In 72 school days on May 6, anticipating seniors will be graduating from Northern Kentucky University in the Bank of Kentucky Center. While post-graduation options are endless, two distinct paths come to the forefront: find a job, or continue with education.
For those who choose the latter, NKU offers about 19 master’s programs. However, many students find that the choice in a program is easier than the decision to become a graduate student. Factors such as tuition price, motivation and relevancy of an advanced degree can often make planning difficult.
For senior business informatics major Ryan Fay, the benefit of an advanced degree can help alleviate the stress of a job search. “Everybody that you sit next to in your last semester is probably graduating with you,” Fay said. “Those people are your competition. If you can go forward and advance yourself more it’s only going to help you in the long run.” Fay is expecting to begin his Master of Science in Business Informatics in the fall.
Third-year Master of Public Administration student Victoria Vogelgsang found that her undergraduate bachelor’s in sociology needed to be supplemented with an advanced degree. Vogelgsang said that she felt her degree in sociology was more “general” and “theoretical.” “My grad degree will be much more professional and applicable to the workforce,” Vogelgsang said.
Peg Griffin, director of graduate programs, explained that many of the programs at NKU for graduate-level study are meant for a specific field or profession, such as social work or nursing. They are often fields where an advanced degree is required in order to receive positions and job security. Students in those areas often come straight from undergraduate to graduate studies.
However, many in the programs are returning after being in the workforce for a period of time.
For this reason, the mean age of students in graduate programs at NKU is in the 30’s, according to Griffin.
“The majority of our students are working full-time, they have families, many of them. They have a lot of other responsibilities. And they may have been out for a year, or two, or five,” Griffin said.
“ [The break] gave me time to think about the degree that I was choosing, study for GRE, take it, and do applications. As long as you’re ready to do the work, that gap year isn’t that bad,” Vogelgsang said.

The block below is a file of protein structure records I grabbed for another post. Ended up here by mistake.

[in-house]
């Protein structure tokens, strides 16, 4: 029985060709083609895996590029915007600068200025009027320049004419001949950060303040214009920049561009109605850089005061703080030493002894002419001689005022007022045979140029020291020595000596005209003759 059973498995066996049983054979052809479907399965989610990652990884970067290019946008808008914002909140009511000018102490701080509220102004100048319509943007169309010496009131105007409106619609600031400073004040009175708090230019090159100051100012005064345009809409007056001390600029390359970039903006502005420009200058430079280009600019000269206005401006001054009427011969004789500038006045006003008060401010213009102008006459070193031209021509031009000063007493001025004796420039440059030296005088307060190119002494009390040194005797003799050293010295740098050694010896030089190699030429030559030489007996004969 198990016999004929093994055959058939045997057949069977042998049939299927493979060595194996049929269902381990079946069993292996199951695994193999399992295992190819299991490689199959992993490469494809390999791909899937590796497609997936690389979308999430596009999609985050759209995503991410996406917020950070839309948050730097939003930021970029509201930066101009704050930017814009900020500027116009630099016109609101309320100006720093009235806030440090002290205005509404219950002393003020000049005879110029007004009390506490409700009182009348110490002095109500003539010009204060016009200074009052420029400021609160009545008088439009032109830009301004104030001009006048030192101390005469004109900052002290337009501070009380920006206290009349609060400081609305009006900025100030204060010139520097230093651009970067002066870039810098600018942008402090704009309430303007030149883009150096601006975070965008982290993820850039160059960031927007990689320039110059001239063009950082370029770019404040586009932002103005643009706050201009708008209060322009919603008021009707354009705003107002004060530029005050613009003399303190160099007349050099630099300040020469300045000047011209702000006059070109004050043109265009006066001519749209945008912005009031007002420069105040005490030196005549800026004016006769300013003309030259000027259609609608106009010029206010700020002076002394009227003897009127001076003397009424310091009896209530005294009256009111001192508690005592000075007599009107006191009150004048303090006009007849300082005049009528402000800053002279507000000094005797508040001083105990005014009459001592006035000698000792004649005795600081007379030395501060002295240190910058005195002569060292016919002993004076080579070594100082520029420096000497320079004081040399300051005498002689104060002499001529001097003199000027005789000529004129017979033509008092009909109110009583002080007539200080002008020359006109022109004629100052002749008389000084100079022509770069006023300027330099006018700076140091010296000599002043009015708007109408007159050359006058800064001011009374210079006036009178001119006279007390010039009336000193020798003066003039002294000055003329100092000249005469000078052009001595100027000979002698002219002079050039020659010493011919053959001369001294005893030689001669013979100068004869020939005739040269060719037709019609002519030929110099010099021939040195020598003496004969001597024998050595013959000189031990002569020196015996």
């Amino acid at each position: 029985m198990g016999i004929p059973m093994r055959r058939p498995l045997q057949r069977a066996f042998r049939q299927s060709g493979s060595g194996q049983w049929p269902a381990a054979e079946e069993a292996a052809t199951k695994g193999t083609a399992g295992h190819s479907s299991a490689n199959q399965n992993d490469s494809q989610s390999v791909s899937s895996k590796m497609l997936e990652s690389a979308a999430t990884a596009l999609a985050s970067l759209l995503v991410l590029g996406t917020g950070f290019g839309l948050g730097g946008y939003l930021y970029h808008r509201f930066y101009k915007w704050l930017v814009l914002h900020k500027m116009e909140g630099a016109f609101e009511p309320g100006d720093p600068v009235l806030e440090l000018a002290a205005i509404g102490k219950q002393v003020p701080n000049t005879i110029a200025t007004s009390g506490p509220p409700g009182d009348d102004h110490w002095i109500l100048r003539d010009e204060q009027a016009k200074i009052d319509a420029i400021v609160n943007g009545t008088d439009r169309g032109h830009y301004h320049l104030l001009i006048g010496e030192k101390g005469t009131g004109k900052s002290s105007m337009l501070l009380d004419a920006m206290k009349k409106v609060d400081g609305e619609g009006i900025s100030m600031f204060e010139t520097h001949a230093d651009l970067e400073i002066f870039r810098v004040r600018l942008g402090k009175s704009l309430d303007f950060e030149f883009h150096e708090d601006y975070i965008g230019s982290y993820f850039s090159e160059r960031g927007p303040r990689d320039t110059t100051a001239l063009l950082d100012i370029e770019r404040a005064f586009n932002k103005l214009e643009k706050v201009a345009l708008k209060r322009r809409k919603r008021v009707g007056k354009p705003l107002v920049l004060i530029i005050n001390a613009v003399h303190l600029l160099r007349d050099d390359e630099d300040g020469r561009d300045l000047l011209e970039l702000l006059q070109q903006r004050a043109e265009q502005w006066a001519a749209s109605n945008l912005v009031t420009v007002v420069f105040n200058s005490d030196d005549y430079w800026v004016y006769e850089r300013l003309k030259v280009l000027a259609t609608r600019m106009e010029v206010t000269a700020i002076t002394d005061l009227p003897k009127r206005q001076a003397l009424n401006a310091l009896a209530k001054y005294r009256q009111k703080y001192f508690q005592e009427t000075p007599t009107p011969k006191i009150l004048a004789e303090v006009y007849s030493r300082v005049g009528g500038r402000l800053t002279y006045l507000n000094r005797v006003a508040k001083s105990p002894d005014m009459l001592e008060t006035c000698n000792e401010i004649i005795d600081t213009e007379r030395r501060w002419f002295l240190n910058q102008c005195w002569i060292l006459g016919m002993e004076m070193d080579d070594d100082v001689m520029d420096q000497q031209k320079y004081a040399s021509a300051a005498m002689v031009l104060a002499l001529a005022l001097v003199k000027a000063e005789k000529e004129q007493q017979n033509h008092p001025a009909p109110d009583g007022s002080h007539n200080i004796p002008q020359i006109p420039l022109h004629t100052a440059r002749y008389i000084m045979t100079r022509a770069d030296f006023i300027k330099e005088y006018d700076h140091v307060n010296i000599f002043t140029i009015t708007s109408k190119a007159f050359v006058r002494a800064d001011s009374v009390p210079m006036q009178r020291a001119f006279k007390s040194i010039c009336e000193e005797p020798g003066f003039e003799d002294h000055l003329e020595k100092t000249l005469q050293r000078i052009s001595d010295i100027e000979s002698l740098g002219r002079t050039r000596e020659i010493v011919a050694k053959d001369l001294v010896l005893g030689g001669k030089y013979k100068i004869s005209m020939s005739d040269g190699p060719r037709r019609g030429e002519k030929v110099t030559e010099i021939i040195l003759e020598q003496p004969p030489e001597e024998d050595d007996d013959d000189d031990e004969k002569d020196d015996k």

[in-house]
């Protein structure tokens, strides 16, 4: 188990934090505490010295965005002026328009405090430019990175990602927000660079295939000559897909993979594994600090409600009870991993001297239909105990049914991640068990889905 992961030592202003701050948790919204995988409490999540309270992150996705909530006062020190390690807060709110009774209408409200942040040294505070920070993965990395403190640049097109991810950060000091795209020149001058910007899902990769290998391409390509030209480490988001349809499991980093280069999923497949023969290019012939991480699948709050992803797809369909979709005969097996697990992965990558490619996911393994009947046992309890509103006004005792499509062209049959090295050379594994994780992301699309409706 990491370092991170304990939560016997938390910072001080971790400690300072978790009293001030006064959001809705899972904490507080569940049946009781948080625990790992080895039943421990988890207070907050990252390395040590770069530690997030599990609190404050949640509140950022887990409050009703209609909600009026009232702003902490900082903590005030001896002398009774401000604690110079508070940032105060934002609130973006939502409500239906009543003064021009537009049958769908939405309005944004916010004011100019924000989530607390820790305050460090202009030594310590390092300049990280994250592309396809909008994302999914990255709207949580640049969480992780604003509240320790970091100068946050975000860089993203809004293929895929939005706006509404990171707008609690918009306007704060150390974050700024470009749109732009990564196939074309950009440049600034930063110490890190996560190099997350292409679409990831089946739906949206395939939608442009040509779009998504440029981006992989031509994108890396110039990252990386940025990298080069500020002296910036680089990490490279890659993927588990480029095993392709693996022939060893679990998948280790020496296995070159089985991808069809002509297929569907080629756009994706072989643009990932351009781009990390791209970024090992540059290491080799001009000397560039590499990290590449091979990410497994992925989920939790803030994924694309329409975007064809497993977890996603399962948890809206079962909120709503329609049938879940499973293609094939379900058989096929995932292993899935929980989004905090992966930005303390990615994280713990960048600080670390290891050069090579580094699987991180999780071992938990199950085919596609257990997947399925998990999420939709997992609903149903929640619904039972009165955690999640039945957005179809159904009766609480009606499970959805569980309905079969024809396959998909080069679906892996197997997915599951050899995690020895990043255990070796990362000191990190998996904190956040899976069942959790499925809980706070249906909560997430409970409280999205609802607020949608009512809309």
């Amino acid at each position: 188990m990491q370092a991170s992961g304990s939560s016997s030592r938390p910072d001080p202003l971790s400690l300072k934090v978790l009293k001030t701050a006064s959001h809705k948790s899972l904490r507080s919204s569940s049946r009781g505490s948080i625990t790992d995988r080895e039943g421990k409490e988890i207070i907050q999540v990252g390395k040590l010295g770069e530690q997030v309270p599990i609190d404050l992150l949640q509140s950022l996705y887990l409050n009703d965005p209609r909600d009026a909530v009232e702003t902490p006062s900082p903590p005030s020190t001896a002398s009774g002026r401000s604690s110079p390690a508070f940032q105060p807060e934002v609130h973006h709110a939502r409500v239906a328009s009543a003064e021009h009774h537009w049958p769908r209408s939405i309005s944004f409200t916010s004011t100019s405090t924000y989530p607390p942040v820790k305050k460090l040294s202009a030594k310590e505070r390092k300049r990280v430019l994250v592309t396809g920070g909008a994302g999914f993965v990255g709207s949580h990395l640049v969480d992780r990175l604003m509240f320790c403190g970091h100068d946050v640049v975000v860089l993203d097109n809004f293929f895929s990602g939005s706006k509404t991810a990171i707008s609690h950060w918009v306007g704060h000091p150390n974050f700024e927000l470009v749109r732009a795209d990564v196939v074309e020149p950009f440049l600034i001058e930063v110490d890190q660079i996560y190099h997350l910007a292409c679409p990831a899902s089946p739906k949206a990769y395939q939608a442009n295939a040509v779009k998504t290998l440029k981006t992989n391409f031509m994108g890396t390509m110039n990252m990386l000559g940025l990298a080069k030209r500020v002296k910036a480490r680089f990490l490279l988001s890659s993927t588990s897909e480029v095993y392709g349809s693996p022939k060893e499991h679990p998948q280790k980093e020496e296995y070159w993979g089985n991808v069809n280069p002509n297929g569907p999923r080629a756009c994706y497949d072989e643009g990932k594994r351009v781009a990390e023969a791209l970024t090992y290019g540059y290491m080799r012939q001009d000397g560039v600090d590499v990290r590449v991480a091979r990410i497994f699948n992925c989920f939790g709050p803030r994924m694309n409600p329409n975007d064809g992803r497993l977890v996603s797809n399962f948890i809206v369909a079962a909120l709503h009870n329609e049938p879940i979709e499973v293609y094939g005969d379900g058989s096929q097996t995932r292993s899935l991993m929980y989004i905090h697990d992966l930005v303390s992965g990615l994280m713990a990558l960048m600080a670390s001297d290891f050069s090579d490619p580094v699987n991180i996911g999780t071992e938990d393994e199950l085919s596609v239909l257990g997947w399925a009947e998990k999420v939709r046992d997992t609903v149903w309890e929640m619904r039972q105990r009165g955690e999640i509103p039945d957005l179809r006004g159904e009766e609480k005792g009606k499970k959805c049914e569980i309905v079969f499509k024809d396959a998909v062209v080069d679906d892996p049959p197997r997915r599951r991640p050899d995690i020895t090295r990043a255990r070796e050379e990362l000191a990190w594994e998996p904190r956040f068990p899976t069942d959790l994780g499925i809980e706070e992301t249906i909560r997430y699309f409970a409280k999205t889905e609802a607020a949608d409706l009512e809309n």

Some students come back later in their career with tuition benefits from their place of employment to further their education.
In addition to the traditional factors students face when making the decision to continue education, students are fighting a national unemployment rate of 8.5 percent according to the Bureau of Labor Statistics in December 2011. This is pressuring many students to continue in higher education for the fear of difficulty in job searching.
“If you’re not willing to put in the time and the effort, you shouldn’t come. You’re wasting your money, and your time for something that you don’t want. It is a commitment of a significant amount of money, of a significant amount of time and effort,” Griffin said.
Shirl Short, associate director of the Career Development Center, echoed her sentiment. “Sometimes people look at graduate school perhaps as a default,” Short said. “They think that because the economy is the way it is, that maybe that’s [their] alternative.”
However, Short sends a word to the wise to those students. “They really need to give that job search a good effort,” she said. “They need to talk to people in their fields of interest…about the need for graduate school, whether it is necessary, and maybe what’s the timing of it.”
Vogelgsang explained the need for self-motivation, what she considered to be the biggest challenge in graduate school. There are no longer “cushion points,” such as homework grades and pop quizzes.
Short went on to mention that students are advised to consider and plan for graduate school before their senior year. However, the Career development Center can provide graduate school preparation checklist for seniors and a timeline for underclassmen.
The Career Development Center also regularly holds various seminars and learning sessions, including one called “Planning for Graduate School,” at 5-6 p.m. March 19 in Student Union room 302.
Vogelgsang had a few general guidelines for students thinking about graduate work if it is needed in their fields. “Look at expense versus earnings increase. Weigh pros and cons there. Look at how well you did in undergrad, if you’re ready for grad work.”